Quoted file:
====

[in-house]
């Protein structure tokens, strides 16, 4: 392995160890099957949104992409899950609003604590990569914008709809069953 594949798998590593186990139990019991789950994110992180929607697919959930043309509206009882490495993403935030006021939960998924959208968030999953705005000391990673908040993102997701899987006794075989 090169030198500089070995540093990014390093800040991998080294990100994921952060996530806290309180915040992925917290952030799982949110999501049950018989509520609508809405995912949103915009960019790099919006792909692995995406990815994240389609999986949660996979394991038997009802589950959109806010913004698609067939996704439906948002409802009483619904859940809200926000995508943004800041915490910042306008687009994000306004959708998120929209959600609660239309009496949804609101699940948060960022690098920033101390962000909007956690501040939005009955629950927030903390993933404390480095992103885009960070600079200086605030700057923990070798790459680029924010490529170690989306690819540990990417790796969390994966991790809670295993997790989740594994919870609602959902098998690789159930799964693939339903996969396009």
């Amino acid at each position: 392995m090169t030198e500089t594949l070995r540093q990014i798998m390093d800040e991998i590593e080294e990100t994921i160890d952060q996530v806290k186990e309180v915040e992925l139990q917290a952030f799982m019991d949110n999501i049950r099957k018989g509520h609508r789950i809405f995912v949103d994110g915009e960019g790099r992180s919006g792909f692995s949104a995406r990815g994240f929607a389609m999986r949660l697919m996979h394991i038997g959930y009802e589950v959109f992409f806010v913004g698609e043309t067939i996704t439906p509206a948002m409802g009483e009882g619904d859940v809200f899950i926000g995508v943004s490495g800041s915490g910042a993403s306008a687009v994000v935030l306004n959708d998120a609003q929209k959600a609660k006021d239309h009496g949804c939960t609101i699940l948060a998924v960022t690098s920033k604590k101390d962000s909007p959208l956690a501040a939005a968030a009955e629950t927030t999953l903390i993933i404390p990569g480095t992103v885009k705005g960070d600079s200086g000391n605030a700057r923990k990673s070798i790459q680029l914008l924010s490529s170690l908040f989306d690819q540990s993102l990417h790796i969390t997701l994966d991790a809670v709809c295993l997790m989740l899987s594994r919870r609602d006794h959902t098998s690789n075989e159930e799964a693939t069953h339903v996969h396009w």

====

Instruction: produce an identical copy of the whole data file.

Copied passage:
[in-house]
């Protein structure tokens, strides 16, 4: 392995160890099957949104992409899950609003604590990569914008709809069953 594949798998590593186990139990019991789950994110992180929607697919959930043309509206009882490495993403935030006021939960998924959208968030999953705005000391990673908040993102997701899987006794075989 090169030198500089070995540093990014390093800040991998080294990100994921952060996530806290309180915040992925917290952030799982949110999501049950018989509520609508809405995912949103915009960019790099919006792909692995995406990815994240389609999986949660996979394991038997009802589950959109806010913004698609067939996704439906948002409802009483619904859940809200926000995508943004800041915490910042306008687009994000306004959708998120929209959600609660239309009496949804609101699940948060960022690098920033101390962000909007956690501040939005009955629950927030903390993933404390480095992103885009960070600079200086605030700057923990070798790459680029924010490529170690989306690819540990990417790796969390994966991790809670295993997790989740594994919870609602959902098998690789159930799964693939339903996969396009």
């Amino acid at each position: 392995m090169t030198e500089t594949l070995r540093q990014i798998m390093d800040e991998i590593e080294e990100t994921i160890d952060q996530v806290k186990e309180v915040e992925l139990q917290a952030f799982m019991d949110n999501i049950r099957k018989g509520h609508r789950i809405f995912v949103d994110g915009e960019g790099r992180s919006g792909f692995s949104a995406r990815g994240f929607a389609m999986r949660l697919m996979h394991i038997g959930y009802e589950v959109f992409f806010v913004g698609e043309t067939i996704t439906p509206a948002m409802g009483e009882g619904d859940v809200f899950i926000g995508v943004s490495g800041s915490g910042a993403s306008a687009v994000v935030l306004n959708d998120a609003q929209k959600a609660k006021d239309h009496g949804c939960t609101i699940l948060a998924v960022t690098s920033k604590k101390d962000s909007p959208l956690a501040a939005a968030a009955e629950t927030t999953l903390i993933i404390p990569g480095t992103v885009k705005g960070d600079s200086g000391n605030a700057r923990k990673s070798i790459q680029l914008l924010s490529s170690l908040f989306d690819q540990s993102l990417h790796i969390t997701l994966d991790a809670v709809c295993l997790m989740l899987s594994r919870r609602d006794h959902t098998s690789n075989e159930e799964a693939t069953h339903v996969h396009w």